Another nail in industry's coffin

As another of the major employers in Ipswich prepares to pull production out of town, PAUL GEATER looks back at how our manufacturing industry has shrunk, and recalls some of the names which were cornerstones of the community just a generation ago.

By Paul Geater

As another of the major employers in Ipswich prepares to pull production out of town, PAUL GEATER looks back at how our manufacturing industry has shrunk, and recalls some of the names which were cornerstones of the community just a generation ago.

IPSWICH is a town whose prosperity and very existence as a regional centre was based on manufacturing - and in particular engineering.

But with the announcement that Crane Ltd is to cease manufacturing valves and fluid systems from its Nacton Road foundry next year, another nail has been knocked firmly in the coffin of the town's engineering sector.

Now there are just two well-known large engineering firms left in the town, and they employ just a fraction of the numbers they did in their heyday.

The largest engineering company is now Ransomes Jacobsen, based on Europark industrial estate at the end of Nacton Road.

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The company still specialises in the products that made its name during the last century - specialist grass-cutting equipment for large users.

Its equipment is used on golf clubs and other sports fields across the world. But mechanisation means it now only needs a comparatively small workforce compared with previous years.

The other large engineering company left in Ipswich is Compair Reavell which is now based on the Whitehouse industrial estate after leaving its Ranelagh Road works last year.

But again the number of people it employs has shrunk dramatically over the last 30 years.

Ransomes and Rapier was one of the biggest engineering firms in Ipswich for well over a century, making everything from railway equipment to massive cranes.

It eventually closed in 1988 after being taken over by Robert Maxwell's Hollis group of companies.

The company grew during Victorian times and helped build the first railways in both China and Australia.

Railway turntables were one of its specialisms - and these can still be seen at preserved railways across the country with the distinctive Ransomes and Rapier plaque.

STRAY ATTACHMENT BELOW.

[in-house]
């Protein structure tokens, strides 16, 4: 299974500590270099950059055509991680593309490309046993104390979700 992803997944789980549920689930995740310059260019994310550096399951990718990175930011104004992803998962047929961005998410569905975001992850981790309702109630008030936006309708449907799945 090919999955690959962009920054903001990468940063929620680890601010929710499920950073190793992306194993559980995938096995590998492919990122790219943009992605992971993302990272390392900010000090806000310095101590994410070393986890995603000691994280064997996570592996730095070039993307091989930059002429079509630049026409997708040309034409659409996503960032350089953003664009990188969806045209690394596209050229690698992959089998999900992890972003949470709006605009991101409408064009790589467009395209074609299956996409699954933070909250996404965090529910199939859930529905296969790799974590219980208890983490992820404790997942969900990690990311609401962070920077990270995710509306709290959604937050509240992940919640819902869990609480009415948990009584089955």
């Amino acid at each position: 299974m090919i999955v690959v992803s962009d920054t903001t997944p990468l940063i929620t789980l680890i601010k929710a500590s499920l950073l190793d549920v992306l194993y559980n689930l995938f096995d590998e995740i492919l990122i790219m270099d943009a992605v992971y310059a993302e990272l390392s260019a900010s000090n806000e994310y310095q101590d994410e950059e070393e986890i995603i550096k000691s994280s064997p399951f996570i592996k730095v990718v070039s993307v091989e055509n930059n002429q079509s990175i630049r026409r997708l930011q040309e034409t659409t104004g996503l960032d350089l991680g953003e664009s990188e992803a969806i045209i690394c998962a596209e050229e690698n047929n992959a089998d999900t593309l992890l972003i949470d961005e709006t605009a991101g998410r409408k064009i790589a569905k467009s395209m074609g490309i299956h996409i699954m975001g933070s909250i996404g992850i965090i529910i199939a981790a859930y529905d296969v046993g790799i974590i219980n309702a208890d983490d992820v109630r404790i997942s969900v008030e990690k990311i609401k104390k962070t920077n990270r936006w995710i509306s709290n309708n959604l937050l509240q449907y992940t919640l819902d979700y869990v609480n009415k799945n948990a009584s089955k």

During the 20th century its main products became cranes and heavy drag-lines which were exported across the world from its Waterside works in Ipswich.

Cocksedge and Company was a heavy engineering company based on Wherstead Road which went into receivership in 1982.

Hundreds of people lost their jobs at the height of a recession, adding to gloom in the town. Its site is now part of the Waterfront redevelopment.

Bull Motors made specialist electric dynamos at its plant in Foxhall Road, Ipswich, until 2000 when production was switched to the Birmingham area.

The site, together with the neighbouring former Celestion factory, is now part of the Barratt housing development.

Celestion itself moved out of town - but not so far. Its headquarters are now at Great Blakenham.

Manganese Bronze, based in Hadleigh Road, was a major employer for many years - and its successor company Cerro remains on the site.

However the number of people employed there has fallen significantly over the last few years.


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ENGINEERING is not the only sector to have contracted in Ipswich over the last 30 years.

Churchman's tobacco was a major employer, eventually being taken over by John Player, until the early 1990s.

The association with the town was immortalised by the south stand at Ipswich Town being known as “The Churchmans Stand” because it stood next to the factory - those were the days before major sponsorship!

Food manufacturing and malting was important around the docks - with Pauls and Cranfields being major employers.

Their former sites are now at the heart of major redevelopment in the Waterfront area of Ipswich.

Ipswich was famous for the beers that were produced in the town by two major breweries - Tollemache and Cobbold before they came together to form Tolly Cobbold in the late 1950s.

The company was eventually sold to multi-national businesses Brent Walker and then Ellerman in the 1980s and 1990s before Cliff Quay brewery reopened.